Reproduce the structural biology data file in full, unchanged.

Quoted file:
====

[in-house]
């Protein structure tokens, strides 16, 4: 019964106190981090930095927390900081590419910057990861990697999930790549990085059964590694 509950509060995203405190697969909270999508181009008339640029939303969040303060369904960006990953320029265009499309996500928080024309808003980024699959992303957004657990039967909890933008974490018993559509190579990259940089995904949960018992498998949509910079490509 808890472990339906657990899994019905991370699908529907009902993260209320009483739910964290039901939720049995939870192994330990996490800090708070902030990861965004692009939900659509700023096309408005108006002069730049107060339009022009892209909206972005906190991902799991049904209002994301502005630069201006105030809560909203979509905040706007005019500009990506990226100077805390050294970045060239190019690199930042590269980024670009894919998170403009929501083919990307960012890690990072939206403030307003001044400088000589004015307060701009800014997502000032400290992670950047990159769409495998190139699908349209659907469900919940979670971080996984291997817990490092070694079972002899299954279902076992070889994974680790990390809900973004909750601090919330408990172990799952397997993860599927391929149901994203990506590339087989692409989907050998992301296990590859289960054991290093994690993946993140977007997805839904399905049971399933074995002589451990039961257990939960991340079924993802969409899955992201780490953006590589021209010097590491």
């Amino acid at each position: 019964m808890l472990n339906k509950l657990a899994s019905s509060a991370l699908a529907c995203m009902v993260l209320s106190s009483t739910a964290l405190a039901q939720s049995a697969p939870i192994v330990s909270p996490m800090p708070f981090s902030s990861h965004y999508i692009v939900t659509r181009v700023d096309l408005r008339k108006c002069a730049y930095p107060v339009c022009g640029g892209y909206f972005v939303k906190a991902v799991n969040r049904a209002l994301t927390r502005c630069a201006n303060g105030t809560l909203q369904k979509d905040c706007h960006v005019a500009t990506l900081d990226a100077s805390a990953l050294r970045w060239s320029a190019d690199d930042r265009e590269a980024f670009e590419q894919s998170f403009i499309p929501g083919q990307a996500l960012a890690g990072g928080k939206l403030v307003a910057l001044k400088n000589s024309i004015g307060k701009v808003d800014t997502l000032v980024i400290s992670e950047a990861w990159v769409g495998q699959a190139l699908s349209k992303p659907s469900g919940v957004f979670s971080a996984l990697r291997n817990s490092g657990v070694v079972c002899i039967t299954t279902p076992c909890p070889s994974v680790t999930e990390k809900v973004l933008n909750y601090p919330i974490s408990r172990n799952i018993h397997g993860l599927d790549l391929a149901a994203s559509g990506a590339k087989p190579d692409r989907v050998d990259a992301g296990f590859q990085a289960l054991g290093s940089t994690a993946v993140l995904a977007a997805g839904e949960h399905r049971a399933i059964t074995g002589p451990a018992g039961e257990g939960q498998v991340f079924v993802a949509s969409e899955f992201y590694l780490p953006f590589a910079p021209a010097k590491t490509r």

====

[in-house]
């Protein structure tokens, strides 16, 4: 019964106190981090930095927390900081590419910057990861990697999930790549990085059964590694 509950509060995203405190697969909270999508181009008339640029939303969040303060369904960006990953320029265009499309996500928080024309808003980024699959992303957004657990039967909890933008974490018993559509190579990259940089995904949960018992498998949509910079490509 808890472990339906657990899994019905991370699908529907009902993260209320009483739910964290039901939720049995939870192994330990996490800090708070902030990861965004692009939900659509700023096309408005108006002069730049107060339009022009892209909206972005906190991902799991049904209002994301502005630069201006105030809560909203979509905040706007005019500009990506990226100077805390050294970045060239190019690199930042590269980024670009894919998170403009929501083919990307960012890690990072939206403030307003001044400088000589004015307060701009800014997502000032400290992670950047990159769409495998190139699908349209659907469900919940979670971080996984291997817990490092070694079972002899299954279902076992070889994974680790990390809900973004909750601090919330408990172990799952397997993860599927391929149901994203990506590339087989692409989907050998992301296990590859289960054991290093994690993946993140977007997805839904399905049971399933074995002589451990039961257990939960991340079924993802969409899955992201780490953006590589021209010097590491």
């Amino acid at each position: 019964m808890l472990n339906k509950l657990a899994s019905s509060a991370l699908a529907c995203m009902v993260l209320s106190s009483t739910a964290l405190a039901q939720s049995a697969p939870i192994v330990s909270p996490m800090p708070f981090s902030s990861h965004y999508i692009v939900t659509r181009v700023d096309l408005r008339k108006c002069a730049y930095p107060v339009c022009g640029g892209y909206f972005v939303k906190a991902v799991n969040r049904a209002l994301t927390r502005c630069a201006n303060g105030t809560l909203q369904k979509d905040c706007h960006v005019a500009t990506l900081d990226a100077s805390a990953l050294r970045w060239s320029a190019d690199d930042r265009e590269a980024f670009e590419q894919s998170f403009i499309p929501g083919q990307a996500l960012a890690g990072g928080k939206l403030v307003a910057l001044k400088n000589s024309i004015g307060k701009v808003d800014t997502l000032v980024i400290s992670e950047a990861w990159v769409g495998q699959a190139l699908s349209k992303p659907s469900g919940v957004f979670s971080a996984l990697r291997n817990s490092g657990v070694v079972c002899i039967t299954t279902p076992c909890p070889s994974v680790t999930e990390k809900v973004l933008n909750y601090p919330i974490s408990r172990n799952i018993h397997g993860l599927d790549l391929a149901a994203s559509g990506a590339k087989p190579d692409r989907v050998d990259a992301g296990f590859q990085a289960l054991g290093s940089t994690a993946v993140l995904a977007a997805g839904e949960h399905r049971a399933i059964t074995g002589p451990a018992g039961e257990g939960q498998v991340f079924v993802a949509s969409e899955f992201y590694l780490p953006f590589a910079p021209a010097k590491t490509r």